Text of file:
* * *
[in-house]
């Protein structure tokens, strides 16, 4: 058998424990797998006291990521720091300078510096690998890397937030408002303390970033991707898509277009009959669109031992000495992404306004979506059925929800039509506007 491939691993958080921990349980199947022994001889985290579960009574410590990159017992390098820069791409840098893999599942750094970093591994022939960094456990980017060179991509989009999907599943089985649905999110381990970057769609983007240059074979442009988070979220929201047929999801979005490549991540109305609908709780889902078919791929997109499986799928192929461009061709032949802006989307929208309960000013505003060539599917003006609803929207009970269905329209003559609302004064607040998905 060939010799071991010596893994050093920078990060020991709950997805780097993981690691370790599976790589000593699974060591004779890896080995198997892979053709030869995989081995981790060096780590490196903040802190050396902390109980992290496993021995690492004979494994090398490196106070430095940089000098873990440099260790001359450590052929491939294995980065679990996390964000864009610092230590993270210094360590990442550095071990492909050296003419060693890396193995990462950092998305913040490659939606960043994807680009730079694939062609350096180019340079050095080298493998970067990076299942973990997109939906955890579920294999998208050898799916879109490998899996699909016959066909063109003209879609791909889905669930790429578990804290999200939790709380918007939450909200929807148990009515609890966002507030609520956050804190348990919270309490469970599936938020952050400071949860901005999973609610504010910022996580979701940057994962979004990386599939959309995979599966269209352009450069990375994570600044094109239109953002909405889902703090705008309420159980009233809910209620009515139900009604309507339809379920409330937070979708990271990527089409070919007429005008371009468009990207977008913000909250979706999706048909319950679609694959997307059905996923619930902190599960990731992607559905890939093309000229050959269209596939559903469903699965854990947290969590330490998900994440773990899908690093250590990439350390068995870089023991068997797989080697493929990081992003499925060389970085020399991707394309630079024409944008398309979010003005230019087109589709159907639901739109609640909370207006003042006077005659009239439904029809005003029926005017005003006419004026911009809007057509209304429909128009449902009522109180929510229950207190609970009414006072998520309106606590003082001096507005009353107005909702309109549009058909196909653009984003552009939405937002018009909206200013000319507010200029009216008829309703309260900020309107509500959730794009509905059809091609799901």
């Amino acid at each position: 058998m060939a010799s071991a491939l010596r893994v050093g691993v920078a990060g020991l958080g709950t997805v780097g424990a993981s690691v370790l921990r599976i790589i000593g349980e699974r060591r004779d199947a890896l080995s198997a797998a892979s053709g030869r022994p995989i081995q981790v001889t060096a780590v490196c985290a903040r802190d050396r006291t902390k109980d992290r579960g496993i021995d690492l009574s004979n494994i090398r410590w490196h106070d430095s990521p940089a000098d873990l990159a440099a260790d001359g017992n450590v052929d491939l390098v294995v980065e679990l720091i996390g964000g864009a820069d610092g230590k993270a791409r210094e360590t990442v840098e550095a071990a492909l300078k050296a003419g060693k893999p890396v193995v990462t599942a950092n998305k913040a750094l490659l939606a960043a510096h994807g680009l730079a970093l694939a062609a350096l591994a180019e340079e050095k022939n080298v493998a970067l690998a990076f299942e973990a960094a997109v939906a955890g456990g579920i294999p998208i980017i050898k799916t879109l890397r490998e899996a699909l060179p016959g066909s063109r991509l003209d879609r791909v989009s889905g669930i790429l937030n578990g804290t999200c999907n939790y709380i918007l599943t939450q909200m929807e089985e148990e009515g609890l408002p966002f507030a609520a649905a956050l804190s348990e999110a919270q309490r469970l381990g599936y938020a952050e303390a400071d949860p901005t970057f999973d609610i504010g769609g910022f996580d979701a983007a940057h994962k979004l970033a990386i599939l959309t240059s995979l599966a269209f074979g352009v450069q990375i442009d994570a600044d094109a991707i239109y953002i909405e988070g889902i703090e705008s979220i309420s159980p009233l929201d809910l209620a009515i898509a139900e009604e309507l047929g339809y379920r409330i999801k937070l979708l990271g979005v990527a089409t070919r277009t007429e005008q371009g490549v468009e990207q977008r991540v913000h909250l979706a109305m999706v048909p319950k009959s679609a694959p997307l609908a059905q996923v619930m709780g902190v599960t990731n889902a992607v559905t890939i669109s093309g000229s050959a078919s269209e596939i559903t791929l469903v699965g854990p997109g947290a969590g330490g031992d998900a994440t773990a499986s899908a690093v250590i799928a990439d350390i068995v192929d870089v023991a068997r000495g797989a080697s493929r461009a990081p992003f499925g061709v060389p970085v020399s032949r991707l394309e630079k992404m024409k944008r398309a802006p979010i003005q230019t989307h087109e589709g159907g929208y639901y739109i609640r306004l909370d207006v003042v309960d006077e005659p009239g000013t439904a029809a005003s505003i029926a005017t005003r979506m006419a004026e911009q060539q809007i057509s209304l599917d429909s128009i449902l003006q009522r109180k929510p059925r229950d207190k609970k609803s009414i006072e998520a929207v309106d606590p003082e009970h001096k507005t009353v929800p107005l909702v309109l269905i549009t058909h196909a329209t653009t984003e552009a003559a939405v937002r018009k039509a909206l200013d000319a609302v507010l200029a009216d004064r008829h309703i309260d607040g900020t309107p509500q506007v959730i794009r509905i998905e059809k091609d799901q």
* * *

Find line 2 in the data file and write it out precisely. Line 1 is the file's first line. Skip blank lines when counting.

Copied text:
């Protein structure tokens, strides 16, 4: 058998424990797998006291990521720091300078510096690998890397937030408002303390970033991707898509277009009959669109031992000495992404306004979506059925929800039509506007 491939691993958080921990349980199947022994001889985290579960009574410590990159017992390098820069791409840098893999599942750094970093591994022939960094456990980017060179991509989009999907599943089985649905999110381990970057769609983007240059074979442009988070979220929201047929999801979005490549991540109305609908709780889902078919791929997109499986799928192929461009061709032949802006989307929208309960000013505003060539599917003006609803929207009970269905329209003559609302004064607040998905 060939010799071991010596893994050093920078990060020991709950997805780097993981690691370790599976790589000593699974060591004779890896080995198997892979053709030869995989081995981790060096780590490196903040802190050396902390109980992290496993021995690492004979494994090398490196106070430095940089000098873990440099260790001359450590052929491939294995980065679990996390964000864009610092230590993270210094360590990442550095071990492909050296003419060693890396193995990462950092998305913040490659939606960043994807680009730079694939062609350096180019340079050095080298493998970067990076299942973990997109939906955890579920294999998208050898799916879109490998899996699909016959066909063109003209879609791909889905669930790429578990804290999200939790709380918007939450909200929807148990009515609890966002507030609520956050804190348990919270309490469970599936938020952050400071949860901005999973609610504010910022996580979701940057994962979004990386599939959309995979599966269209352009450069990375994570600044094109239109953002909405889902703090705008309420159980009233809910209620009515139900009604309507339809379920409330937070979708990271990527089409070919007429005008371009468009990207977008913000909250979706999706048909319950679609694959997307059905996923619930902190599960990731992607559905890939093309000229050959269209596939559903469903699965854990947290969590330490998900994440773990899908690093250590990439350390068995870089023991068997797989080697493929990081992003499925060389970085020399991707394309630079024409944008398309979010003005230019087109589709159907639901739109609640909370207006003042006077005659009239439904029809005003029926005017005003006419004026911009809007057509209304429909128009449902009522109180929510229950207190609970009414006072998520309106606590003082001096507005009353107005909702309109549009058909196909653009984003552009939405937002018009909206200013000319507010200029009216008829309703309260900020309107509500959730794009509905059809091609799901």